By Roger Harrabin
BBC environment analyst, Bonn
Lights go out in New York during last weekend's call to action on climate change
The US must balance science with what is politically and technologically achievable on climate change, America's lead negotiator has said.
Speaking at UN talks in Bonn, Jonathan Pershing said the US must not offer more than it could deliver by 2020.
Poor countries said the latest science showed rich states should cut emissions by 40% on 1990 levels by 2020.
President Barack Obama's plan merely to stabilise greenhouse gases at 1990 levels by 2020 is much less ambitious.
Mr Pershing, the US delegation head, previously spent many years promoting clean energy for the International Energy Agency and at the Washington think-tank WRI - World Resources Institute.
He told the BBC he was very worried the Earth might already be committed to dangerous climate change.
But he said the US should not make promises for 2020 that it could not keep: "It is not the point in time in 2020 that matters - it is a long-term trajectory against which the science measures cumulative emissions.
There is still much negotiation to be done between now and December
"The president has also announced his intent to pursue an 80% reduction by 2050.
"It is clear that the less we do in the near-term, the more we have to do in the long-term. But if we set a target that is un-meetable technically, or we can't pass it politically, then we're in the same position we are in now
where the world looks to us and we are out of the regime.
"We want to be in (the regime), we want to be pragmatic, we want to look at the science. There is a small window of where they overlap. We hope to find it."
This is a radical change of tone and content from the Bush administration which envisaged that emissions would continue to grow to 2025.
When asked if the Obama team would be able to improve its offer further before the crucial Copenhagen talks in December that will attempt to produce a new climate treaty, Mr Pershing said: "I don't know".
It would depend on the level of domestic political resistance in Congress and the amount of progress on technology policies.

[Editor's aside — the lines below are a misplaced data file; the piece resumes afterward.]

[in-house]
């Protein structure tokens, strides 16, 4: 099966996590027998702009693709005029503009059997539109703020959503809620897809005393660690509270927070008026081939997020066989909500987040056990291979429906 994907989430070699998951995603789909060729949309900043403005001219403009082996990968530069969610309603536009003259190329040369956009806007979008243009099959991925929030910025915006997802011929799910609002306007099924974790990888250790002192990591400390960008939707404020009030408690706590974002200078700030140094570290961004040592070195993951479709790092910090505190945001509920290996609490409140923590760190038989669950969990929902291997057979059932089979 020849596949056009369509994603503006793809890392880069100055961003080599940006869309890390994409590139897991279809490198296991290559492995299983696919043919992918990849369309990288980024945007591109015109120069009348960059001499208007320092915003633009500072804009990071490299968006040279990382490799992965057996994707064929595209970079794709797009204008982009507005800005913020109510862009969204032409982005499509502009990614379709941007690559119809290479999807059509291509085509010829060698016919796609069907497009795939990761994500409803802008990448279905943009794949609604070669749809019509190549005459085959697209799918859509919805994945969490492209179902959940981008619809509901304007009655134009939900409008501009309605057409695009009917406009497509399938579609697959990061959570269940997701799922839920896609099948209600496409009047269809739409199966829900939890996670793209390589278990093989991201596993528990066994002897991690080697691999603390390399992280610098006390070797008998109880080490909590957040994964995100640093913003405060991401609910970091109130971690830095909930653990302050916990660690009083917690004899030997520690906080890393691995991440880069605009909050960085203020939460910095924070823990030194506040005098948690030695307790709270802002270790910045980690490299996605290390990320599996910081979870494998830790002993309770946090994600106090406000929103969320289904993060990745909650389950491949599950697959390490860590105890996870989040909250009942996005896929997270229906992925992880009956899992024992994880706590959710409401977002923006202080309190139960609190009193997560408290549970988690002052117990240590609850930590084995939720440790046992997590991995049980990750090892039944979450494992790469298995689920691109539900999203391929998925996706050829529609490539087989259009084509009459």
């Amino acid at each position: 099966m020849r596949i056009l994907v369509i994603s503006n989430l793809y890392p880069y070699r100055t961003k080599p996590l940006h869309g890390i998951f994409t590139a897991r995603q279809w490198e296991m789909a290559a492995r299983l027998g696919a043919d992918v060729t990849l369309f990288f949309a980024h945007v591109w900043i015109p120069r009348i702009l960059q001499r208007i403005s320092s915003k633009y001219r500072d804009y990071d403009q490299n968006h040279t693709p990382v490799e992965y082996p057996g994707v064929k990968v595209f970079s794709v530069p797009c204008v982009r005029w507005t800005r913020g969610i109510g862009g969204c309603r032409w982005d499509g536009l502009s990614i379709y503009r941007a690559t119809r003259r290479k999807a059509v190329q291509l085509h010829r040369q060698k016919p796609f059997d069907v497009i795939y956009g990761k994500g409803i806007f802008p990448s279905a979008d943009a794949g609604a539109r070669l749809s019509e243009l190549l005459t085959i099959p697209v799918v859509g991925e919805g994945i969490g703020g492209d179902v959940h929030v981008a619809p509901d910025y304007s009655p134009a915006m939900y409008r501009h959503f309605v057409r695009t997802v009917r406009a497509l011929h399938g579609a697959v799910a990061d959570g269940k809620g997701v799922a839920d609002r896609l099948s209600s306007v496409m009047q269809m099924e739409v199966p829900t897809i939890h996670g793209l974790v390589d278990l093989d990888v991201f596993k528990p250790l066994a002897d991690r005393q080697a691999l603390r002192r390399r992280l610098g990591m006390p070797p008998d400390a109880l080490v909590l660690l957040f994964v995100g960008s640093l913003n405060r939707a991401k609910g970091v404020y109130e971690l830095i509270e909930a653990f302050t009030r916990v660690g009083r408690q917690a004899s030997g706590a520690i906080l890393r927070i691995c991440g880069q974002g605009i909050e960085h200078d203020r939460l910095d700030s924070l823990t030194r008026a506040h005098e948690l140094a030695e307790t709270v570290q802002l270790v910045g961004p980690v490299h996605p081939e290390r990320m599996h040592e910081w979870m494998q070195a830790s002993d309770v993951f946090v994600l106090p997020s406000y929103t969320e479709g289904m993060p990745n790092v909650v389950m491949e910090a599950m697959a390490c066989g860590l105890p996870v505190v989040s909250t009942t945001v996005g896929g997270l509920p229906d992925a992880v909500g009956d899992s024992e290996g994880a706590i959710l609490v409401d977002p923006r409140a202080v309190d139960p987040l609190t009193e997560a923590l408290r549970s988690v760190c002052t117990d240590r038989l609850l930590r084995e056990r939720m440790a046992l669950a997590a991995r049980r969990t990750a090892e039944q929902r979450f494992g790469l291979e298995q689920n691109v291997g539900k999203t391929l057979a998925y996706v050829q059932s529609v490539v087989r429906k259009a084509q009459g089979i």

The US has a key role to play in developing clean technologies
Mr Pershing did promise that the US would help poor countries to fund clean technology. He would not mention figures but he hinted the sums would be much less than many developing countries demanded.
"The notion that the USA would transfer funds to pay for the entirety of the world's development is implausible. The characterisation often made in these meetings [from developing countries] is that we will only do actions that are paid for. That's a limited vision and we'd like to turn that round."
He said the best role for governments would be to incentivise the private sector to develop energy efficiency, clean technologies and reduce deforestation. He said China did not want money for technology from the USA but co-operation on technology development.
Negotiators from China, India and Papua (representing vulnerable states) all told BBC News that the US and other rich nations needed to cut emissions much harder and offer concrete funding.
Surya Sethi from India said: "Progress is extremely slow. Rich nations seem to think that developing countries can help the world out of the climate problem. But the poorest 50% have just 11% of emissions.
"It is crystal clear that the answer is for the United States and other rich nations to change their lifestyles and their methods of production and consumption. We do not see any real evidence that they have grasped that issue properly yet."
One European delegate said: "We are in a dilemma. We want to support Obama - we know he has political difficulties. But we want him to know he has to do more."
The current talks in the German city are not expected to produce a substantial step forward, except perhaps on limited measures over land use and forestry. Delegates are frustrated there will be no negotiating text until the next meeting in Bonn in June.
So much work remains that the UN is planning two extra preparatory meetings before Copenhagen.
Mr Pershing expressed cautious optimism that the framework for a legally binding deal might emerge by December, although he said some details might take longer to be settled. There was an energy behind the issue in the United States that he had never previously witnessed, he said.